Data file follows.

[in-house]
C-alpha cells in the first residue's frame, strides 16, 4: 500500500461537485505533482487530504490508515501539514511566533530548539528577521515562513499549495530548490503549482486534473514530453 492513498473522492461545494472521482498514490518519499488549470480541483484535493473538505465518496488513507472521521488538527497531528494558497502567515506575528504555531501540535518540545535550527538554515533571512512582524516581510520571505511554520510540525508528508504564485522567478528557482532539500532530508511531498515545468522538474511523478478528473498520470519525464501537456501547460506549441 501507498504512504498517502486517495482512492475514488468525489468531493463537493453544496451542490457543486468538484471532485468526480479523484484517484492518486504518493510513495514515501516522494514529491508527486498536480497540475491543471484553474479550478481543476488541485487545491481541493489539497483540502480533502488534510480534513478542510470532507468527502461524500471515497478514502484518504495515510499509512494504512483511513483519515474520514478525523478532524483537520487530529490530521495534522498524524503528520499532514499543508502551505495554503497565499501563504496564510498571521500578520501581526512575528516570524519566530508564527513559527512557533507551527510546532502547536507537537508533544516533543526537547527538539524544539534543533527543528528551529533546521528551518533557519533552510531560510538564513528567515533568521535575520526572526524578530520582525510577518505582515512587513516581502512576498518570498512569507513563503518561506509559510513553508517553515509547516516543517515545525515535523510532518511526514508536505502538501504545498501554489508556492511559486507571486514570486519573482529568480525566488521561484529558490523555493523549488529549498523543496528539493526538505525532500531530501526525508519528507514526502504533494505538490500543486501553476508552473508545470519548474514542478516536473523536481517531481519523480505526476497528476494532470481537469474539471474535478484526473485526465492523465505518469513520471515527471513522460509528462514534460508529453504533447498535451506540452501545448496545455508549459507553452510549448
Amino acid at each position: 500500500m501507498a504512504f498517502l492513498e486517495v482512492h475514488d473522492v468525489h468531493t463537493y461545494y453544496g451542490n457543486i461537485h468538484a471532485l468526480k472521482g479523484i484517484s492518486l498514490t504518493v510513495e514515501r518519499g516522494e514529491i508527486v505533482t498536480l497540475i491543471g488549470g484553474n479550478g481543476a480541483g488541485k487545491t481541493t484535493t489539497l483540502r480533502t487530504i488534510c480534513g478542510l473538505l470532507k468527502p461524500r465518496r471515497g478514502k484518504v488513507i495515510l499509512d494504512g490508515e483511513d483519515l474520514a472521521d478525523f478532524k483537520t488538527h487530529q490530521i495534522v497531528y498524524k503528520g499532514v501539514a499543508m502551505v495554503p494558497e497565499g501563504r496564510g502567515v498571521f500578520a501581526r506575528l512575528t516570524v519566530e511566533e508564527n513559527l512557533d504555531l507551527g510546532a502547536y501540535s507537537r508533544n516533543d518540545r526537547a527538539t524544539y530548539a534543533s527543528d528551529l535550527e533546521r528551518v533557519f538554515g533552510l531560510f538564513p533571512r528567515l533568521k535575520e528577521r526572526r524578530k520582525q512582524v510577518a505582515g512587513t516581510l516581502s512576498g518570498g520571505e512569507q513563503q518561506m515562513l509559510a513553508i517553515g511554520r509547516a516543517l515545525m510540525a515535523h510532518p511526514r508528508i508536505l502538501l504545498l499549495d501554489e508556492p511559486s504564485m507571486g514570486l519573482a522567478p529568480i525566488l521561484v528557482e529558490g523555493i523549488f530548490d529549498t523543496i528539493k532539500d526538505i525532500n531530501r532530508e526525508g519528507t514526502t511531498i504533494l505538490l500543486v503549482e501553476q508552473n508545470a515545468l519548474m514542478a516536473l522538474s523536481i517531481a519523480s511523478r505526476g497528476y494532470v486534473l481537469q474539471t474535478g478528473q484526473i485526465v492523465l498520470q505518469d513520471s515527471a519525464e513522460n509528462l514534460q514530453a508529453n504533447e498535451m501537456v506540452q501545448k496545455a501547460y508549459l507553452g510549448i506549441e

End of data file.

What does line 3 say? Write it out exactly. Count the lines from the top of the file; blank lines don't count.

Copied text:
Amino acid at each position: 500500500m501507498a504512504f498517502l492513498e486517495v482512492h475514488d473522492v468525489h468531493t463537493y461545494y453544496g451542490n457543486i461537485h468538484a471532485l468526480k472521482g479523484i484517484s492518486l498514490t504518493v510513495e514515501r518519499g516522494e514529491i508527486v505533482t498536480l497540475i491543471g488549470g484553474n479550478g481543476a480541483g488541485k487545491t481541493t484535493t489539497l483540502r480533502t487530504i488534510c480534513g478542510l473538505l470532507k468527502p461524500r465518496r471515497g478514502k484518504v488513507i495515510l499509512d494504512g490508515e483511513d483519515l474520514a472521521d478525523f478532524k483537520t488538527h487530529q490530521i495534522v497531528y498524524k503528520g499532514v501539514a499543508m502551505v495554503p494558497e497565499g501563504r496564510g502567515v498571521f500578520a501581526r506575528l512575528t516570524v519566530e511566533e508564527n513559527l512557533d504555531l507551527g510546532a502547536y501540535s507537537r508533544n516533543d518540545r526537547a527538539t524544539y530548539a534543533s527543528d528551529l535550527e533546521r528551518v533557519f538554515g533552510l531560510f538564513p533571512r528567515l533568521k535575520e528577521r526572526r524578530k520582525q512582524v510577518a505582515g512587513t516581510l516581502s512576498g518570498g520571505e512569507q513563503q518561506m515562513l509559510a513553508i517553515g511554520r509547516a516543517l515545525m510540525a515535523h510532518p511526514r508528508i508536505l502538501l504545498l499549495d501554489e508556492p511559486s504564485m507571486g514570486l519573482a522567478p529568480i525566488l521561484v528557482e529558490g523555493i523549488f530548490d529549498t523543496i528539493k532539500d526538505i525532500n531530501r532530508e526525508g519528507t514526502t511531498i504533494l505538490l500543486v503549482e501553476q508552473n508545470a515545468l519548474m514542478a516536473l522538474s523536481i517531481a519523480s511523478r505526476g497528476y494532470v486534473l481537469q474539471t474535478g478528473q484526473i485526465v492523465l498520470q505518469d513520471s515527471a519525464e513522460n509528462l514534460q514530453a508529453n504533447e498535451m501537456v506540452q501545448k496545455a501547460y508549459l507553452g510549448i506549441e